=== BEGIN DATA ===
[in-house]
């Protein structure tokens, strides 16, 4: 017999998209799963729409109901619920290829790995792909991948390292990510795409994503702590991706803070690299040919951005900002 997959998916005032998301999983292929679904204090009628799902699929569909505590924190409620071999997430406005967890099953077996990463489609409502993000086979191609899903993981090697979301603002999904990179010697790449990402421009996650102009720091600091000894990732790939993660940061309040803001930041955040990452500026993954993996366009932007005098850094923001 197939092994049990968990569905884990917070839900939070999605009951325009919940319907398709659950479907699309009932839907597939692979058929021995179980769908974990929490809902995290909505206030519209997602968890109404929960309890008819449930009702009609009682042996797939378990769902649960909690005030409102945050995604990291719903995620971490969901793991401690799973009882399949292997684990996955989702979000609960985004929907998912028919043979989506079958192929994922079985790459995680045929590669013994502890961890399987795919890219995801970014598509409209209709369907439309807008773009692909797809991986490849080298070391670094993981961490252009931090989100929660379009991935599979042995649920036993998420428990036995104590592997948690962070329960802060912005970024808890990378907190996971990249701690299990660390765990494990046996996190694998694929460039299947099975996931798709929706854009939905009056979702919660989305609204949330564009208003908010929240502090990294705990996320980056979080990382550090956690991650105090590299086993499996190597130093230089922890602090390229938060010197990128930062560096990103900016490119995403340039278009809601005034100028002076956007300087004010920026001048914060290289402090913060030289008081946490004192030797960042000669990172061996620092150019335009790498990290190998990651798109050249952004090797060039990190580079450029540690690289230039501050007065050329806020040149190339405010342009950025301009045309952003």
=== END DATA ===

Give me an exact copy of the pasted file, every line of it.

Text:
[in-house]
């Protein structure tokens, strides 16, 4: 017999998209799963729409109901619920290829790995792909991948390292990510795409994503702590991706803070690299040919951005900002 997959998916005032998301999983292929679904204090009628799902699929569909505590924190409620071999997430406005967890099953077996990463489609409502993000086979191609899903993981090697979301603002999904990179010697790449990402421009996650102009720091600091000894990732790939993660940061309040803001930041955040990452500026993954993996366009932007005098850094923001 197939092994049990968990569905884990917070839900939070999605009951325009919940319907398709659950479907699309009932839907597939692979058929021995179980769908974990929490809902995290909505206030519209997602968890109404929960309890008819449930009702009609009682042996797939378990769902649960909690005030409102945050995604990291719903995620971490969901793991401690799973009882399949292997684990996955989702979000609960985004929907998912028919043979989506079958192929994922079985790459995680045929590669013994502890961890399987795919890219995801970014598509409209209709369907439309807008773009692909797809991986490849080298070391670094993981961490252009931090989100929660379009991935599979042995649920036993998420428990036995104590592997948690962070329960802060912005970024808890990378907190996971990249701690299990660390765990494990046996996190694998694929460039299947099975996931798709929706854009939905009056979702919660989305609204949330564009208003908010929240502090990294705990996320980056979080990382550090956690991650105090590299086993499996190597130093230089922890602090390229938060010197990128930062560096990103900016490119995403340039278009809601005034100028002076956007300087004010920026001048914060290289402090913060030289008081946490004192030797960042000669990172061996620092150019335009790498990290190998990651798109050249952004090797060039990190580079450029540690690289230039501050007065050329806020040149190339405010342009950025301009045309952003």